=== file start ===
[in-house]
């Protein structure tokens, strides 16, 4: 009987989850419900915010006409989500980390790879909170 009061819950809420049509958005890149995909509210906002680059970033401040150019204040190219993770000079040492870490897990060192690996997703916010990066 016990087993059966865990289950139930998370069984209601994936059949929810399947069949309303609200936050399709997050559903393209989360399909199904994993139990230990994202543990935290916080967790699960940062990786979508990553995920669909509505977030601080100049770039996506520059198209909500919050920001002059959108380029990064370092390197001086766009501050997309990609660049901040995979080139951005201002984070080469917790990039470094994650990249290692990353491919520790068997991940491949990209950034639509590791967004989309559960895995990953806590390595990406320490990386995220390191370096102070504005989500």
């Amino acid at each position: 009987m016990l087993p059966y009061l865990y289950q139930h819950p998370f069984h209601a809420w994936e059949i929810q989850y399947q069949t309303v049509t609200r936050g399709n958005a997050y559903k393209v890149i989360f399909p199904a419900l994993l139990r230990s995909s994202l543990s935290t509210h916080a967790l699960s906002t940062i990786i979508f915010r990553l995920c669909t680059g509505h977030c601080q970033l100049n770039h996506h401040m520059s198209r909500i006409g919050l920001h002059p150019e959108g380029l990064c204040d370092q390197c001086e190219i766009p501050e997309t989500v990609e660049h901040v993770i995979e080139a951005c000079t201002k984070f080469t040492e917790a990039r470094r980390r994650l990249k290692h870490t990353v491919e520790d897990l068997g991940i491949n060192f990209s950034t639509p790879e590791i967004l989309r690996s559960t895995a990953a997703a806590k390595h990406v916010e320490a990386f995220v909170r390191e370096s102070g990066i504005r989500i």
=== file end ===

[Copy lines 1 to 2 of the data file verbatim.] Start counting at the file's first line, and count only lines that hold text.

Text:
[in-house]
């Protein structure tokens, strides 16, 4: 009987989850419900915010006409989500980390790879909170 009061819950809420049509958005890149995909509210906002680059970033401040150019204040190219993770000079040492870490897990060192690996997703916010990066 016990087993059966865990289950139930998370069984209601994936059949929810399947069949309303609200936050399709997050559903393209989360399909199904994993139990230990994202543990935290916080967790699960940062990786979508990553995920669909509505977030601080100049770039996506520059198209909500919050920001002059959108380029990064370092390197001086766009501050997309990609660049901040995979080139951005201002984070080469917790990039470094994650990249290692990353491919520790068997991940491949990209950034639509590791967004989309559960895995990953806590390595990406320490990386995220390191370096102070504005989500």